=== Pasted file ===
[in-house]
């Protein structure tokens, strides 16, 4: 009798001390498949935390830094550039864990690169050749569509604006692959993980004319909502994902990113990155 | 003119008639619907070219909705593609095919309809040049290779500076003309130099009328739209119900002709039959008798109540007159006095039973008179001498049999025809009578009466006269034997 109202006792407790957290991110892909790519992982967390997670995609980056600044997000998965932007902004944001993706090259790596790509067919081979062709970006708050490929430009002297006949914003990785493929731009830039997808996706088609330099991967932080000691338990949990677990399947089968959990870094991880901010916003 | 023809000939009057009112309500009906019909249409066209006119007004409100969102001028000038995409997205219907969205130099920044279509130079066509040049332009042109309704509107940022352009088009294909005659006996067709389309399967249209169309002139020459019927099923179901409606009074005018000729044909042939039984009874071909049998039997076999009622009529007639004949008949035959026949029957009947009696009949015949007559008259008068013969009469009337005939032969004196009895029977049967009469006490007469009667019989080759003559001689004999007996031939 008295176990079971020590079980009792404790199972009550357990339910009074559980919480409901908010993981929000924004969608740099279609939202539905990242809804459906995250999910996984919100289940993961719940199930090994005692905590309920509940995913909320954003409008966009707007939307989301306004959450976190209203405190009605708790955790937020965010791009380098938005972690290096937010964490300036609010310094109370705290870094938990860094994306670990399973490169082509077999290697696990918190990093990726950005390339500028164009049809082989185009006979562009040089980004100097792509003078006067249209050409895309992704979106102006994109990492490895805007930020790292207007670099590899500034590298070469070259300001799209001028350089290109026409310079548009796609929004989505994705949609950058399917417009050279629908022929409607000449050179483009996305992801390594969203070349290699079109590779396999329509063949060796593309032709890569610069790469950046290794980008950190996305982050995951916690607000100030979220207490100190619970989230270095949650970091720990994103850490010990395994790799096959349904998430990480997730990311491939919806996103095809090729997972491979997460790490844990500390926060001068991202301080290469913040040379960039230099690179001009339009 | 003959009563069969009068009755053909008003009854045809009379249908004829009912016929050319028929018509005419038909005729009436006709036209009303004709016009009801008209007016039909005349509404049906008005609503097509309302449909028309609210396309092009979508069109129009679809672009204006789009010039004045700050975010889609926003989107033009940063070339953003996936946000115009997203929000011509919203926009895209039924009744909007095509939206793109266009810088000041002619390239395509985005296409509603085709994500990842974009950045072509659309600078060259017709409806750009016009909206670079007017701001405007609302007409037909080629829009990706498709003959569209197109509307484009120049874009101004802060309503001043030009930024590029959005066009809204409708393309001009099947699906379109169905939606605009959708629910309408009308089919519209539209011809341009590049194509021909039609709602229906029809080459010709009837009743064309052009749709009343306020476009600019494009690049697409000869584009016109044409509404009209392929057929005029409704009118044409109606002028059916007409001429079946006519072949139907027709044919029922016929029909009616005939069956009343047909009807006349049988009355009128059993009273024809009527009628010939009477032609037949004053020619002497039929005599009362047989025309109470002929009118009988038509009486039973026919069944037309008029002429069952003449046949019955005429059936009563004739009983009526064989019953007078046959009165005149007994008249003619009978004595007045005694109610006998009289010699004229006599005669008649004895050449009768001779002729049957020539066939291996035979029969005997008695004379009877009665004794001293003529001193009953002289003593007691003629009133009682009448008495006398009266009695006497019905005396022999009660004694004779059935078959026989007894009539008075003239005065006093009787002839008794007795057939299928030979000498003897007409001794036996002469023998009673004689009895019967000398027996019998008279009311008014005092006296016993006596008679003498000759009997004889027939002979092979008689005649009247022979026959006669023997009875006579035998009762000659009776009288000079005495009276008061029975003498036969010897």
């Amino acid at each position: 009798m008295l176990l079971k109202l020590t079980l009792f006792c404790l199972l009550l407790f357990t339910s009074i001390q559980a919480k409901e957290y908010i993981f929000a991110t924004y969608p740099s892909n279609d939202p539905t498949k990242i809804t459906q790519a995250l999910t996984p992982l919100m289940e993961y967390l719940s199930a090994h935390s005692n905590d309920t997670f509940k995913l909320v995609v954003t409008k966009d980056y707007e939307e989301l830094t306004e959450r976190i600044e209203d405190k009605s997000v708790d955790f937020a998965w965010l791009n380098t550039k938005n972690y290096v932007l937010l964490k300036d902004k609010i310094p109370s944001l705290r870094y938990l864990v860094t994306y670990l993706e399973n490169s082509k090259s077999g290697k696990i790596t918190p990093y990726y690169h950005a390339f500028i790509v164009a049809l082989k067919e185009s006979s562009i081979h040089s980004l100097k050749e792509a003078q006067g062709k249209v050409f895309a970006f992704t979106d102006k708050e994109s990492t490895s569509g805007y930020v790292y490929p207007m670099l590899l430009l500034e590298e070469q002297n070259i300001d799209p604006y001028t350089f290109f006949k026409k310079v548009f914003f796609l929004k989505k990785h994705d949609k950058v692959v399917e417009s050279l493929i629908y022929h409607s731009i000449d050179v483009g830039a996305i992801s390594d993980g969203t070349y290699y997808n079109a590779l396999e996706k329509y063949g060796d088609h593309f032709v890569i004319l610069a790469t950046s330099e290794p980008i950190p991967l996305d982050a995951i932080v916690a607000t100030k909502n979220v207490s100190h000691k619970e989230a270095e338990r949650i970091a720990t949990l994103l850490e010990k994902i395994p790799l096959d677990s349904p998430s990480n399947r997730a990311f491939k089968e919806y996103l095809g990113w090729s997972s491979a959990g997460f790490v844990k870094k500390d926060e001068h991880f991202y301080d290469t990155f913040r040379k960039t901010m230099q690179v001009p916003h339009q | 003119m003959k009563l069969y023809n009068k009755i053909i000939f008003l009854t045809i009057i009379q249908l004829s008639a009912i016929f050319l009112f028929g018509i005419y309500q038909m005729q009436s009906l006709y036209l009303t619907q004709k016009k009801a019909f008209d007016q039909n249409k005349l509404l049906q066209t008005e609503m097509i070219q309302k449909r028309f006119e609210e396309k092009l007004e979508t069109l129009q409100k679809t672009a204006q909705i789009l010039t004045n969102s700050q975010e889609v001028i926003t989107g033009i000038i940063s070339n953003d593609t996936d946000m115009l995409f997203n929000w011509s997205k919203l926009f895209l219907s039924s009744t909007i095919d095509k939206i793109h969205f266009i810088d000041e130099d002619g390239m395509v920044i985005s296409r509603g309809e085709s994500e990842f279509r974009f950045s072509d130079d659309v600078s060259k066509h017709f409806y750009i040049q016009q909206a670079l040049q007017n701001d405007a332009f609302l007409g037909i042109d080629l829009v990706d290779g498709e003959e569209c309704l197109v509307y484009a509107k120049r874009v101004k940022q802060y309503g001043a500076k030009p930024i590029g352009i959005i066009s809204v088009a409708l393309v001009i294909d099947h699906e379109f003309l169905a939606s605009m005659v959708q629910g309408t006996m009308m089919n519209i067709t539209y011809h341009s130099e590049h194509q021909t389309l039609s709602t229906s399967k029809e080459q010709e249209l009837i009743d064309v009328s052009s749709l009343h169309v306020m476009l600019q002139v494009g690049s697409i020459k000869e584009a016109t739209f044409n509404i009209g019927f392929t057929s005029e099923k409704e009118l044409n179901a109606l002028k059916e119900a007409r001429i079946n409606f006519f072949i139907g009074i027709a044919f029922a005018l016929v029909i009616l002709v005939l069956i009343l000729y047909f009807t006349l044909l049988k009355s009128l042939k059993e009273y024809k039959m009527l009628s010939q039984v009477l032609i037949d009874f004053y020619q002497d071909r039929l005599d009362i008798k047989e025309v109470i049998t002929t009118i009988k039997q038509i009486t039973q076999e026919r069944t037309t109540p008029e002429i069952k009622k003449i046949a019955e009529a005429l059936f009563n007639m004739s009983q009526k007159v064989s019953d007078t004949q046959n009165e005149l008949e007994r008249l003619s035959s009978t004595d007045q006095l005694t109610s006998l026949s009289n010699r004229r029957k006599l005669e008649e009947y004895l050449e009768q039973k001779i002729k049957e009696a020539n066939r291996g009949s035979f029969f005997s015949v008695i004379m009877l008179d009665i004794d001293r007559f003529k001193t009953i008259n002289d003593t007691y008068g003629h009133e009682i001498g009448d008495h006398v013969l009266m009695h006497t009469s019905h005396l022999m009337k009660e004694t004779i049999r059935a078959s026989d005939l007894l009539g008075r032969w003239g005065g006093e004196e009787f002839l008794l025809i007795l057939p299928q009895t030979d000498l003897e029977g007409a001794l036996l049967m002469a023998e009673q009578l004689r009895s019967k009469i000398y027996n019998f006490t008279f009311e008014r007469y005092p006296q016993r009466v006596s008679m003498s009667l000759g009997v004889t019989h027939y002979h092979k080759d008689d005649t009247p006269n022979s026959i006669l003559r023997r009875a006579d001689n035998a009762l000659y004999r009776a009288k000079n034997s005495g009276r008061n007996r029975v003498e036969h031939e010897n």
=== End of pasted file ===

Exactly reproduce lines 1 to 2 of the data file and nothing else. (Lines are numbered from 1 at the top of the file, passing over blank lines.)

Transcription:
[in-house]
């Protein structure tokens, strides 16, 4: 009798001390498949935390830094550039864990690169050749569509604006692959993980004319909502994902990113990155 | 003119008639619907070219909705593609095919309809040049290779500076003309130099009328739209119900002709039959008798109540007159006095039973008179001498049999025809009578009466006269034997 109202006792407790957290991110892909790519992982967390997670995609980056600044997000998965932007902004944001993706090259790596790509067919081979062709970006708050490929430009002297006949914003990785493929731009830039997808996706088609330099991967932080000691338990949990677990399947089968959990870094991880901010916003 | 023809000939009057009112309500009906019909249409066209006119007004409100969102001028000038995409997205219907969205130099920044279509130079066509040049332009042109309704509107940022352009088009294909005659006996067709389309399967249209169309002139020459019927099923179901409606009074005018000729044909042939039984009874071909049998039997076999009622009529007639004949008949035959026949029957009947009696009949015949007559008259008068013969009469009337005939032969004196009895029977049967009469006490007469009667019989080759003559001689004999007996031939 008295176990079971020590079980009792404790199972009550357990339910009074559980919480409901908010993981929000924004969608740099279609939202539905990242809804459906995250999910996984919100289940993961719940199930090994005692905590309920509940995913909320954003409008966009707007939307989301306004959450976190209203405190009605708790955790937020965010791009380098938005972690290096937010964490300036609010310094109370705290870094938990860094994306670990399973490169082509077999290697696990918190990093990726950005390339500028164009049809082989185009006979562009040089980004100097792509003078006067249209050409895309992704979106102006994109990492490895805007930020790292207007670099590899500034590298070469070259300001799209001028350089290109026409310079548009796609929004989505994705949609950058399917417009050279629908022929409607000449050179483009996305992801390594969203070349290699079109590779396999329509063949060796593309032709890569610069790469950046290794980008950190996305982050995951916690607000100030979220207490100190619970989230270095949650970091720990994103850490010990395994790799096959349904998430990480997730990311491939919806996103095809090729997972491979997460790490844990500390926060001068991202301080290469913040040379960039230099690179001009339009 | 003959009563069969009068009755053909008003009854045809009379249908004829009912016929050319028929018509005419038909005729009436006709036209009303004709016009009801008209007016039909005349509404049906008005609503097509309302449909028309609210396309092009979508069109129009679809672009204006789009010039004045700050975010889609926003989107033009940063070339953003996936946000115009997203929000011509919203926009895209039924009744909007095509939206793109266009810088000041002619390239395509985005296409509603085709994500990842974009950045072509659309600078060259017709409806750009016009909206670079007017701001405007609302007409037909080629829009990706498709003959569209197109509307484009120049874009101004802060309503001043030009930024590029959005066009809204409708393309001009099947699906379109169905939606605009959708629910309408009308089919519209539209011809341009590049194509021909039609709602229906029809080459010709009837009743064309052009749709009343306020476009600019494009690049697409000869584009016109044409509404009209392929057929005029409704009118044409109606002028059916007409001429079946006519072949139907027709044919029922016929029909009616005939069956009343047909009807006349049988009355009128059993009273024809009527009628010939009477032609037949004053020619002497039929005599009362047989025309109470002929009118009988038509009486039973026919069944037309008029002429069952003449046949019955005429059936009563004739009983009526064989019953007078046959009165005149007994008249003619009978004595007045005694109610006998009289010699004229006599005669008649004895050449009768001779002729049957020539066939291996035979029969005997008695004379009877009665004794001293003529001193009953002289003593007691003629009133009682009448008495006398009266009695006497019905005396022999009660004694004779059935078959026989007894009539008075003239005065006093009787002839008794007795057939299928030979000498003897007409001794036996002469023998009673004689009895019967000398027996019998008279009311008014005092006296016993006596008679003498000759009997004889027939002979092979008689005649009247022979026959006669023997009875006579035998009762000659009776009288000079005495009276008061029975003498036969010897």